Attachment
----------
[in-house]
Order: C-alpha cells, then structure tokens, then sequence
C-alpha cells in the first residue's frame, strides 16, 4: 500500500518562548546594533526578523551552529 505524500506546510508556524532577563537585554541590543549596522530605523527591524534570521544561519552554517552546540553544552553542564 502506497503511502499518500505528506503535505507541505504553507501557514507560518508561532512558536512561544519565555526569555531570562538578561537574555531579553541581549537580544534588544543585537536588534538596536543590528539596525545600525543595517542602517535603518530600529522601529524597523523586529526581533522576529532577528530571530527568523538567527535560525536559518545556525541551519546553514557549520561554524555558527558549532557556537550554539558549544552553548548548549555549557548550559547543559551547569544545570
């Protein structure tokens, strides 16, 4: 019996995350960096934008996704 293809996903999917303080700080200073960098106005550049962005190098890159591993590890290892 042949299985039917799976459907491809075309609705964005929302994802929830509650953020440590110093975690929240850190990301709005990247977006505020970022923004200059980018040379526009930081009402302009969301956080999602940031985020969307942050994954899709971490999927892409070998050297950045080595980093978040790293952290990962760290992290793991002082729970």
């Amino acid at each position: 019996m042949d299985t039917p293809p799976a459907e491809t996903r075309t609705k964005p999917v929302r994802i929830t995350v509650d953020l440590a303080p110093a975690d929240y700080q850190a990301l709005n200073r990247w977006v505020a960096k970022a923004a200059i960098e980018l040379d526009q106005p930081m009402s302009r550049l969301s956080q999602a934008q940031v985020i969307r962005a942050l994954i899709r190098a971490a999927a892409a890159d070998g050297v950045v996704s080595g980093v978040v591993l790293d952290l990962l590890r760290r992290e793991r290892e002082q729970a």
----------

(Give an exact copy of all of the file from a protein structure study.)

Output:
[in-house]
Order: C-alpha cells, then structure tokens, then sequence
C-alpha cells in the first residue's frame, strides 16, 4: 500500500518562548546594533526578523551552529 505524500506546510508556524532577563537585554541590543549596522530605523527591524534570521544561519552554517552546540553544552553542564 502506497503511502499518500505528506503535505507541505504553507501557514507560518508561532512558536512561544519565555526569555531570562538578561537574555531579553541581549537580544534588544543585537536588534538596536543590528539596525545600525543595517542602517535603518530600529522601529524597523523586529526581533522576529532577528530571530527568523538567527535560525536559518545556525541551519546553514557549520561554524555558527558549532557556537550554539558549544552553548548548549555549557548550559547543559551547569544545570
């Protein structure tokens, strides 16, 4: 019996995350960096934008996704 293809996903999917303080700080200073960098106005550049962005190098890159591993590890290892 042949299985039917799976459907491809075309609705964005929302994802929830509650953020440590110093975690929240850190990301709005990247977006505020970022923004200059980018040379526009930081009402302009969301956080999602940031985020969307942050994954899709971490999927892409070998050297950045080595980093978040790293952290990962760290992290793991002082729970």
């Amino acid at each position: 019996m042949d299985t039917p293809p799976a459907e491809t996903r075309t609705k964005p999917v929302r994802i929830t995350v509650d953020l440590a303080p110093a975690d929240y700080q850190a990301l709005n200073r990247w977006v505020a960096k970022a923004a200059i960098e980018l040379d526009q106005p930081m009402s302009r550049l969301s956080q999602a934008q940031v985020i969307r962005a942050l994954i899709r190098a971490a999927a892409a890159d070998g050297v950045v996704s080595g980093v978040v591993l790293d952290l990962l590890r760290r992290e793991r290892e002082q729970a």